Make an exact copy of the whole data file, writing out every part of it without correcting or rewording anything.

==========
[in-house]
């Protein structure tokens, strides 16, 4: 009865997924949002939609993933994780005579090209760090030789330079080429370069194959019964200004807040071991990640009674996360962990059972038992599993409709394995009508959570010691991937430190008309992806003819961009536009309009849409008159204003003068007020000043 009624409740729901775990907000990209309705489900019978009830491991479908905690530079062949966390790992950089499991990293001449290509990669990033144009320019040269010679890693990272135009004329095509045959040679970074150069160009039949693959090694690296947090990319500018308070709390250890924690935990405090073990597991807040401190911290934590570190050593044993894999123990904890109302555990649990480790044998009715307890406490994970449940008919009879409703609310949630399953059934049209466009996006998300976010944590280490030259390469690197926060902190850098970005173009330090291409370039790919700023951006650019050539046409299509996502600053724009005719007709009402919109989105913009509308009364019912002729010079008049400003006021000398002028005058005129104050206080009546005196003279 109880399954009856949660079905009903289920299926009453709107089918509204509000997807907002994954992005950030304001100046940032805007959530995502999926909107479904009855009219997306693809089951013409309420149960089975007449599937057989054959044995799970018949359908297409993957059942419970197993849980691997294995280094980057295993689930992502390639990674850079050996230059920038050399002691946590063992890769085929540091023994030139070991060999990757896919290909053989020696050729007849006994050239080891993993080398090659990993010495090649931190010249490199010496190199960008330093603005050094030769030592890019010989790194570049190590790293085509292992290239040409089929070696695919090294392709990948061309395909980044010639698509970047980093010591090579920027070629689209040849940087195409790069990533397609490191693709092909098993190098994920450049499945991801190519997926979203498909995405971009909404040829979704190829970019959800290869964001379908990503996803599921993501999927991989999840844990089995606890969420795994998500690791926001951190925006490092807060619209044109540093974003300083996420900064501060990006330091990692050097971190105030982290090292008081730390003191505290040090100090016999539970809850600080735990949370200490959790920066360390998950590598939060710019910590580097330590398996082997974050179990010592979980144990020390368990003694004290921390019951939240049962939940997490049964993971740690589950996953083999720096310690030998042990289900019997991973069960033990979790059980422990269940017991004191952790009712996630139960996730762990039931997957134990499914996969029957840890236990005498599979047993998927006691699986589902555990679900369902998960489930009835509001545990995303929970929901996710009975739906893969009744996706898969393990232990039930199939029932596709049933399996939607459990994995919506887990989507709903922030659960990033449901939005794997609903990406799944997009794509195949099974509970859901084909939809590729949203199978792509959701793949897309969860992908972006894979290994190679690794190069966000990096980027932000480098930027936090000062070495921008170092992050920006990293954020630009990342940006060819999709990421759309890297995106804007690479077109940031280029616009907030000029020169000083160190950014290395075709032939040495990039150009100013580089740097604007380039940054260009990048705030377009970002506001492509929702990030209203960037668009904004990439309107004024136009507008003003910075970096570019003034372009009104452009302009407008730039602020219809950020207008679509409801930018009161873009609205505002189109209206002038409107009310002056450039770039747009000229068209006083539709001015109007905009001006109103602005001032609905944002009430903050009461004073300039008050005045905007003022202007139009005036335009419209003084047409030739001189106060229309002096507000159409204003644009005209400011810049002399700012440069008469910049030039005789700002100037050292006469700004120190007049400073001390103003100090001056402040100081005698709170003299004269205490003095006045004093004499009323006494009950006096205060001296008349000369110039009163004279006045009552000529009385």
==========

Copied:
[in-house]
């Protein structure tokens, strides 16, 4: 009865997924949002939609993933994780005579090209760090030789330079080429370069194959019964200004807040071991990640009674996360962990059972038992599993409709394995009508959570010691991937430190008309992806003819961009536009309009849409008159204003003068007020000043 009624409740729901775990907000990209309705489900019978009830491991479908905690530079062949966390790992950089499991990293001449290509990669990033144009320019040269010679890693990272135009004329095509045959040679970074150069160009039949693959090694690296947090990319500018308070709390250890924690935990405090073990597991807040401190911290934590570190050593044993894999123990904890109302555990649990480790044998009715307890406490994970449940008919009879409703609310949630399953059934049209466009996006998300976010944590280490030259390469690197926060902190850098970005173009330090291409370039790919700023951006650019050539046409299509996502600053724009005719007709009402919109989105913009509308009364019912002729010079008049400003006021000398002028005058005129104050206080009546005196003279 109880399954009856949660079905009903289920299926009453709107089918509204509000997807907002994954992005950030304001100046940032805007959530995502999926909107479904009855009219997306693809089951013409309420149960089975007449599937057989054959044995799970018949359908297409993957059942419970197993849980691997294995280094980057295993689930992502390639990674850079050996230059920038050399002691946590063992890769085929540091023994030139070991060999990757896919290909053989020696050729007849006994050239080891993993080398090659990993010495090649931190010249490199010496190199960008330093603005050094030769030592890019010989790194570049190590790293085509292992290239040409089929070696695919090294392709990948061309395909980044010639698509970047980093010591090579920027070629689209040849940087195409790069990533397609490191693709092909098993190098994920450049499945991801190519997926979203498909995405971009909404040829979704190829970019959800290869964001379908990503996803599921993501999927991989999840844990089995606890969420795994998500690791926001951190925006490092807060619209044109540093974003300083996420900064501060990006330091990692050097971190105030982290090292008081730390003191505290040090100090016999539970809850600080735990949370200490959790920066360390998950590598939060710019910590580097330590398996082997974050179990010592979980144990020390368990003694004290921390019951939240049962939940997490049964993971740690589950996953083999720096310690030998042990289900019997991973069960033990979790059980422990269940017991004191952790009712996630139960996730762990039931997957134990499914996969029957840890236990005498599979047993998927006691699986589902555990679900369902998960489930009835509001545990995303929970929901996710009975739906893969009744996706898969393990232990039930199939029932596709049933399996939607459990994995919506887990989507709903922030659960990033449901939005794997609903990406799944997009794509195949099974509970859901084909939809590729949203199978792509959701793949897309969860992908972006894979290994190679690794190069966000990096980027932000480098930027936090000062070495921008170092992050920006990293954020630009990342940006060819999709990421759309890297995106804007690479077109940031280029616009907030000029020169000083160190950014290395075709032939040495990039150009100013580089740097604007380039940054260009990048705030377009970002506001492509929702990030209203960037668009904004990439309107004024136009507008003003910075970096570019003034372009009104452009302009407008730039602020219809950020207008679509409801930018009161873009609205505002189109209206002038409107009310002056450039770039747009000229068209006083539709001015109007905009001006109103602005001032609905944002009430903050009461004073300039008050005045905007003022202007139009005036335009419209003084047409030739001189106060229309002096507000159409204003644009005209400011810049002399700012440069008469910049030039005789700002100037050292006469700004120190007049400073001390103003100090001056402040100081005698709170003299004269205490003095006045004093004499009323006494009950006096205060001296008349000369110039009163004279006045009552000529009385």